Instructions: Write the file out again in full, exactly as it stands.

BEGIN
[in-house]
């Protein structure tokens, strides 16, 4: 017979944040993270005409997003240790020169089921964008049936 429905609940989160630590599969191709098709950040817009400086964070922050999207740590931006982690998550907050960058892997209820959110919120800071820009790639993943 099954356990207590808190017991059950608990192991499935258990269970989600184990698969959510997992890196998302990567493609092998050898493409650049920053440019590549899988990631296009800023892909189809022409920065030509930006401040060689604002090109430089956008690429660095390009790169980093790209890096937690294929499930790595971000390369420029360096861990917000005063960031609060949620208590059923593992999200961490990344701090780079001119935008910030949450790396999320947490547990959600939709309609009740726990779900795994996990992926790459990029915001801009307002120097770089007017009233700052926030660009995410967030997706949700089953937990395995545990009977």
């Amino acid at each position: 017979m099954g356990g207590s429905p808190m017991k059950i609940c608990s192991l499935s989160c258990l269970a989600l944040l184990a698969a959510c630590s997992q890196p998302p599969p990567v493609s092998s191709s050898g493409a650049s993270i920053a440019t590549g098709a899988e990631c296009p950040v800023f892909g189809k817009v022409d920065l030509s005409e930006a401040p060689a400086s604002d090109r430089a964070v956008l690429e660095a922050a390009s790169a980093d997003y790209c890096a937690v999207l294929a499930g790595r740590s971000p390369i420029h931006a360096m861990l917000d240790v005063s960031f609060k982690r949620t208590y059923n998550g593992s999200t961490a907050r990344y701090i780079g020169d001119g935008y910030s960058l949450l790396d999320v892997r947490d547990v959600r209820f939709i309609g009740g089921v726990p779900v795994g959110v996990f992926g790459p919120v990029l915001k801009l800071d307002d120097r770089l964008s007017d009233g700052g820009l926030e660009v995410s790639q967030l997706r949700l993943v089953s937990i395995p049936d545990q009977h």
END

[in-house]
């Protein structure tokens, strides 16, 4: 017979944040993270005409997003240790020169089921964008049936 429905609940989160630590599969191709098709950040817009400086964070922050999207740590931006982690998550907050960058892997209820959110919120800071820009790639993943 099954356990207590808190017991059950608990192991499935258990269970989600184990698969959510997992890196998302990567493609092998050898493409650049920053440019590549899988990631296009800023892909189809022409920065030509930006401040060689604002090109430089956008690429660095390009790169980093790209890096937690294929499930790595971000390369420029360096861990917000005063960031609060949620208590059923593992999200961490990344701090780079001119935008910030949450790396999320947490547990959600939709309609009740726990779900795994996990992926790459990029915001801009307002120097770089007017009233700052926030660009995410967030997706949700089953937990395995545990009977």
């Amino acid at each position: 017979m099954g356990g207590s429905p808190m017991k059950i609940c608990s192991l499935s989160c258990l269970a989600l944040l184990a698969a959510c630590s997992q890196p998302p599969p990567v493609s092998s191709s050898g493409a650049s993270i920053a440019t590549g098709a899988e990631c296009p950040v800023f892909g189809k817009v022409d920065l030509s005409e930006a401040p060689a400086s604002d090109r430089a964070v956008l690429e660095a922050a390009s790169a980093d997003y790209c890096a937690v999207l294929a499930g790595r740590s971000p390369i420029h931006a360096m861990l917000d240790v005063s960031f609060k982690r949620t208590y059923n998550g593992s999200t961490a907050r990344y701090i780079g020169d001119g935008y910030s960058l949450l790396d999320v892997r947490d547990v959600r209820f939709i309609g009740g089921v726990p779900v795994g959110v996990f992926g790459p919120v990029l915001k801009l800071d307002d120097r770089l964008s007017d009233g700052g820009l926030e660009v995410s790639q967030l997706r949700l993943v089953s937990i395995p049936d545990q009977h």